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Album Review: Radoslav Lorkovic – Clear and Cold Remastered

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Radoslav

Radoslav Lorkovic

Clear and Cold Remastered

radoslavlorkovic.com

I’ve mentioned on these pages before that my first time in a bar underaged was seeing Bo Ramsey and the Sliders playing Potter’s Mill in Bellevue, IA. That night Ramsey’s backing band included Radoslav Lorković on piano and vocals. These days Lorković is more known as a solo act, but back then he was an integral part of the live show delivering his own lead vocals and masterful blues piano which drew heavily from the Professor Longhair school of cajun stride piano.

In 1991 Lorković’s debut solo album Clear and Cold was the first album released on Shed Records, which was co-run by Ramsey, Greg Brown and Kevin Gordon. Starkly minimalist and a departure from the work he did in the Sliders, the album was mostly Lorković and piano with a little contribution from Brown and Ramsey. Eight of the album’s 13 tracks were original compositions with the covers coming from his friends—one Joe Price and the definitive version of “In The Dark With You” by Greg Brown—and influences—Chips Moman, Dan Penn and Professor Longhair. A masterpiece in beautiful simplicity which makes the album still sound fresh some 22 years after its release.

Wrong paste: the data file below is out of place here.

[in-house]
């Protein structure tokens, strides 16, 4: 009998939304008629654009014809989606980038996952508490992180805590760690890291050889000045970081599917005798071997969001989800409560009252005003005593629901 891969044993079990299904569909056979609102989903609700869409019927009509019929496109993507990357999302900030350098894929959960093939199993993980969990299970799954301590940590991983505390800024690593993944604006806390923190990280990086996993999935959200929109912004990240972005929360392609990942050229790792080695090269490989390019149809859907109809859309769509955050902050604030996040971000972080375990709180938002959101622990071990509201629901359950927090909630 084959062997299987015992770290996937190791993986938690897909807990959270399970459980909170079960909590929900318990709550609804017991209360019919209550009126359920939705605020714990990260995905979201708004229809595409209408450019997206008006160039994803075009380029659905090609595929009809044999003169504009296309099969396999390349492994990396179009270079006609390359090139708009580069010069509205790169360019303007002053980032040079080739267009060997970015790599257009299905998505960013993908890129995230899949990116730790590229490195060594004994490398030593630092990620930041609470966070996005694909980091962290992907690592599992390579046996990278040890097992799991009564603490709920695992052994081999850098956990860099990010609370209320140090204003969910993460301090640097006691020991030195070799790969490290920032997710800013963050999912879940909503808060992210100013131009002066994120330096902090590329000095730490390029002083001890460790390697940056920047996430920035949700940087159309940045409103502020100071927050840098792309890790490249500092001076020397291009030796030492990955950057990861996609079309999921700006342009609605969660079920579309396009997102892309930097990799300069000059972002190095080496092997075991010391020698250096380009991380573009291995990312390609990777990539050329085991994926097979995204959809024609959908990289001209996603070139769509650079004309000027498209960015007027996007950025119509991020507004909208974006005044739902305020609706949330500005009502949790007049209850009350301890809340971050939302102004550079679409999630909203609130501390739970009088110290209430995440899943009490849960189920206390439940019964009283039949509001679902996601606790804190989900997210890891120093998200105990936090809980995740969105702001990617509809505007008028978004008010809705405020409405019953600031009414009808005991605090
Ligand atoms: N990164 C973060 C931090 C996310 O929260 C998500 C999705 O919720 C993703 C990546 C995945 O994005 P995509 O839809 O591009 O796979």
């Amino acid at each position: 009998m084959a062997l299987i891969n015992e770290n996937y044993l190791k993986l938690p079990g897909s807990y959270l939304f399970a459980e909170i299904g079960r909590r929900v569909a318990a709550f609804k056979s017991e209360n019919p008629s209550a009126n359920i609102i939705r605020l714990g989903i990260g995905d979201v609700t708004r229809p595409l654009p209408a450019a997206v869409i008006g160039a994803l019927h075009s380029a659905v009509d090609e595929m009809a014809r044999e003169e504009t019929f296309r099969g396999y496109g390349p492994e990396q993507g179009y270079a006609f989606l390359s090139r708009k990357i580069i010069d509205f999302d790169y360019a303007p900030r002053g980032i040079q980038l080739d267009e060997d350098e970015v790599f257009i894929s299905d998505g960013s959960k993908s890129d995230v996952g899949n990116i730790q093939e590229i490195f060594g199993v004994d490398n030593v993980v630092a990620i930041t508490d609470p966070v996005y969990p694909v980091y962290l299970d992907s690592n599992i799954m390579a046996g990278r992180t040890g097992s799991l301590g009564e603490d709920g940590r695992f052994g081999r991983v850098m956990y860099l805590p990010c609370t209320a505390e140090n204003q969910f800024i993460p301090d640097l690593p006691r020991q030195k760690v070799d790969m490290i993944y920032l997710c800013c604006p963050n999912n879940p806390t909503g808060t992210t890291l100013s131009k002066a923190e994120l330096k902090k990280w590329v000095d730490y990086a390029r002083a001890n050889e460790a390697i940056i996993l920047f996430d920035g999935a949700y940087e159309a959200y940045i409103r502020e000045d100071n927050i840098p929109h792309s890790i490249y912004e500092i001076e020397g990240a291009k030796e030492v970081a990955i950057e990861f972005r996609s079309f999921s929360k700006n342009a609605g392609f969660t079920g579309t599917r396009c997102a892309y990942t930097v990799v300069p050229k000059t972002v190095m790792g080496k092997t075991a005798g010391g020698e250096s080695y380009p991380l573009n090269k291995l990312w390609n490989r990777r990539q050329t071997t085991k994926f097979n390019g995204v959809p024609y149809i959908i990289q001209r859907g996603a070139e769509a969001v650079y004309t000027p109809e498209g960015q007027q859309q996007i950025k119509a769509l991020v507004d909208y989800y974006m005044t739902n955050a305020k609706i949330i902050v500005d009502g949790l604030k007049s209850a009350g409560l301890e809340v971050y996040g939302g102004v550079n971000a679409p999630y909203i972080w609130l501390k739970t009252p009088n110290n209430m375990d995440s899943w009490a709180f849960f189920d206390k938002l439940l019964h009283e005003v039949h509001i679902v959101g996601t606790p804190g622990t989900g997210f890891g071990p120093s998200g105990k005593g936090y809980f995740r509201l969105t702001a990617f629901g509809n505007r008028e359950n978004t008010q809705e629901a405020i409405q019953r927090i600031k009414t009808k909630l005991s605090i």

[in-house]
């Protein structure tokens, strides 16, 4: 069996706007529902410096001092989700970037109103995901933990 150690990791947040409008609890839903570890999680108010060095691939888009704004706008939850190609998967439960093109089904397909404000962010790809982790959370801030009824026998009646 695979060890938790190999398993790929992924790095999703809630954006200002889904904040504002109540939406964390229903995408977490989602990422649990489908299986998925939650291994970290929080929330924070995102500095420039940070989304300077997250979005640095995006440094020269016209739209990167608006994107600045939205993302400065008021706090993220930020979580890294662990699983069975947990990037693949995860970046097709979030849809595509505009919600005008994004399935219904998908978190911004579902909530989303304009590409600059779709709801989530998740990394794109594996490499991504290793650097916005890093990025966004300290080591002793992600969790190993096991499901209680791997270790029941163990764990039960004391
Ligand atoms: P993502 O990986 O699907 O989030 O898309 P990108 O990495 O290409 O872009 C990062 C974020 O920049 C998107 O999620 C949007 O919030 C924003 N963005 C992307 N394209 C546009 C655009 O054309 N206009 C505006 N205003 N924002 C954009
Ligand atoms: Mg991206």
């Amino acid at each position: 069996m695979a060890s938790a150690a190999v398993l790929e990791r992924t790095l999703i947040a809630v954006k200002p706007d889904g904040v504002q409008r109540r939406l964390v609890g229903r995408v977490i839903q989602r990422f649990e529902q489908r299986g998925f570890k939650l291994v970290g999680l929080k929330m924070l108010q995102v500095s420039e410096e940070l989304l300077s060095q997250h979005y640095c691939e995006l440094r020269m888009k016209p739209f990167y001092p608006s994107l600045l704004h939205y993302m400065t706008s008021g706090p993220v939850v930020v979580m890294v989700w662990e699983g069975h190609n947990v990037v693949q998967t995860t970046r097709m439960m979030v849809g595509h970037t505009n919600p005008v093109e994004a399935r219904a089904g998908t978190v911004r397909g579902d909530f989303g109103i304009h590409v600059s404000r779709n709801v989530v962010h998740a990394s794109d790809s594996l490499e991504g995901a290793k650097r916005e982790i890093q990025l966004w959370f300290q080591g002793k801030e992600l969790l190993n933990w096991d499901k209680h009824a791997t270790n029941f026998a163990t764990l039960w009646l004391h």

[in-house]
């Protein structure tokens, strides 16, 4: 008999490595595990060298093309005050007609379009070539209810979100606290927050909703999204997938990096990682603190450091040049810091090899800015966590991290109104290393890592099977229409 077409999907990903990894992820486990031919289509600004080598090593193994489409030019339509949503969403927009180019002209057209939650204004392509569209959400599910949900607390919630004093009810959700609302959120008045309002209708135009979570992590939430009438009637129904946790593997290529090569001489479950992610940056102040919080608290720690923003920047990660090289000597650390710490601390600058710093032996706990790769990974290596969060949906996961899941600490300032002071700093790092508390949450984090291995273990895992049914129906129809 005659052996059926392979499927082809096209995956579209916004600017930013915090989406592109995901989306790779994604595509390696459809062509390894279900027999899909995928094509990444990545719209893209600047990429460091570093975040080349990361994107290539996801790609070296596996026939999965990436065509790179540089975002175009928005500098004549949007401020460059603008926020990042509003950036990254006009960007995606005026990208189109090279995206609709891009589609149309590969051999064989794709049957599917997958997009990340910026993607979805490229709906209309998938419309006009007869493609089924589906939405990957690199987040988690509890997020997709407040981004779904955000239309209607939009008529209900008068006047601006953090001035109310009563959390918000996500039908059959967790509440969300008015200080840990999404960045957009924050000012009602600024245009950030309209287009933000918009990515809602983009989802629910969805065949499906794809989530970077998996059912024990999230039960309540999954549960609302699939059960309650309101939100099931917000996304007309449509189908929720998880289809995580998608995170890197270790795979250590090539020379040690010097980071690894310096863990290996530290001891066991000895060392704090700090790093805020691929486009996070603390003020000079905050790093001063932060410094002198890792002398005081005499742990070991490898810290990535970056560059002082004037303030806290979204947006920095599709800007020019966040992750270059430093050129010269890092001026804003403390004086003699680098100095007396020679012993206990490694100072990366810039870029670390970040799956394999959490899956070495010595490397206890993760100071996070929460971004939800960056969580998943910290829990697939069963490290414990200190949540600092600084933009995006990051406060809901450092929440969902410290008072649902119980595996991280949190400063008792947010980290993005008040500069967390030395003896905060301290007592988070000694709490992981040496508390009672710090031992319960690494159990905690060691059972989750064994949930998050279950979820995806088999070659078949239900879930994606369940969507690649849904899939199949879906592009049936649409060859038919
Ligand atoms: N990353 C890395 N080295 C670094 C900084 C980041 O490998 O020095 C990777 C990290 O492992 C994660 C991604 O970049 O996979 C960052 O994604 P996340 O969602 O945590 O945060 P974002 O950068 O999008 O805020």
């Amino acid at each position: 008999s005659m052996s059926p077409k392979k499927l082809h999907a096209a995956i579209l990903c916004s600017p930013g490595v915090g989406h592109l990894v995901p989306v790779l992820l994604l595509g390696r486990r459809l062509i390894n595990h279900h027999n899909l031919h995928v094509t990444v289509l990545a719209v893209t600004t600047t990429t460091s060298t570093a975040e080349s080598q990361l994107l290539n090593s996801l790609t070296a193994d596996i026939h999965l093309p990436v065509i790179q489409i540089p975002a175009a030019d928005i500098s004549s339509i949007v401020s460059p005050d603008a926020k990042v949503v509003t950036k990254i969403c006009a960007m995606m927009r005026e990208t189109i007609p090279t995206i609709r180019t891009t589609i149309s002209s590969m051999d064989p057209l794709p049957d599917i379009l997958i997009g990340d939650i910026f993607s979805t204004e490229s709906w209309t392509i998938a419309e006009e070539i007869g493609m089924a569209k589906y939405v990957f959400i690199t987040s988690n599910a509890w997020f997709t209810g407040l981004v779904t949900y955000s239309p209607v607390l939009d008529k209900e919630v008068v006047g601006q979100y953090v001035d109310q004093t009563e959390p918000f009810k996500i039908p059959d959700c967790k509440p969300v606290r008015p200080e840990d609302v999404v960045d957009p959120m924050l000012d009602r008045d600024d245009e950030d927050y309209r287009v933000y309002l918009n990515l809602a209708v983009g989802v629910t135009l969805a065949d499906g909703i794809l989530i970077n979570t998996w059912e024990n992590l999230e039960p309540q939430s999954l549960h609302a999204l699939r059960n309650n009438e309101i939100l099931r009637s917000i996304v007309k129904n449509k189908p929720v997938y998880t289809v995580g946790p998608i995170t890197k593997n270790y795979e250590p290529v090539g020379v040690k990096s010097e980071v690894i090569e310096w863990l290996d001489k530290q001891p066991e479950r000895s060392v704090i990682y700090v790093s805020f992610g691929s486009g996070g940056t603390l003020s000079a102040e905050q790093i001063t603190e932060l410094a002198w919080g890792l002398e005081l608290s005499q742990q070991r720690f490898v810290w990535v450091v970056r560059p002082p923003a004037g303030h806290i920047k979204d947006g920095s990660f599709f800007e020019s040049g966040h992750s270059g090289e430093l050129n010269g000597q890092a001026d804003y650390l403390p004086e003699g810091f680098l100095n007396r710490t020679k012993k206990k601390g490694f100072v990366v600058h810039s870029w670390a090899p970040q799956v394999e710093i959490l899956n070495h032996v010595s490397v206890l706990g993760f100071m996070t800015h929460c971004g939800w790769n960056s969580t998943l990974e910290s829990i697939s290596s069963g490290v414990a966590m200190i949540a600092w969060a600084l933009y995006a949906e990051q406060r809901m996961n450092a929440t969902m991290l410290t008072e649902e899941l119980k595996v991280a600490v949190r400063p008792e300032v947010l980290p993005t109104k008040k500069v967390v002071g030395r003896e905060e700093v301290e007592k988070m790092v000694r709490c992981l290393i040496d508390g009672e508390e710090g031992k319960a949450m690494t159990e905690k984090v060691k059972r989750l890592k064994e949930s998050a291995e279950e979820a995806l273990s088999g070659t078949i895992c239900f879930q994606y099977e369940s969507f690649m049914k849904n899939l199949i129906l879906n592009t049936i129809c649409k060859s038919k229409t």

“I remember my point in making the record was to demonstrate the power and subtlety of the piano,” Lorković says. “I saw a program with [Croatian pianist] Ivo Pogorelić where he emulated every orchestral instrument with the piano.”

The album sadly fell out of print with the demise of Shed Records. Lorković continued releasing albums, but his debut record continued to haunt him. From his Facebook page, he says, “The original mastering was sadly delegated to the CD reproducers. I had no idea how much difference a good mastering can make … Brittle creaky vocals are now full and rich. The piano is as full and rich as it was when I played it.”

Indeed, listening to the 2013 remastered version side-by-side against the original release reveals a much clearer and fuller sound which becomes very apparent when listened to on headphones. The album is an intimate affair and the newfound clarity allows the listener to nestle in closely to the long ringing piano notes and Lorković’s softly soulful and impassioned vocal delivery.

Clear and Cold has always been an essential album in my collection—one that transcends the time and place in which it was released. With this re-release, may it get the praise it has always deserved.

Michael Roeder is a self-proclaimed “music savant.” When he’s not writing for Little Village he blogs at www.playbsides.com.


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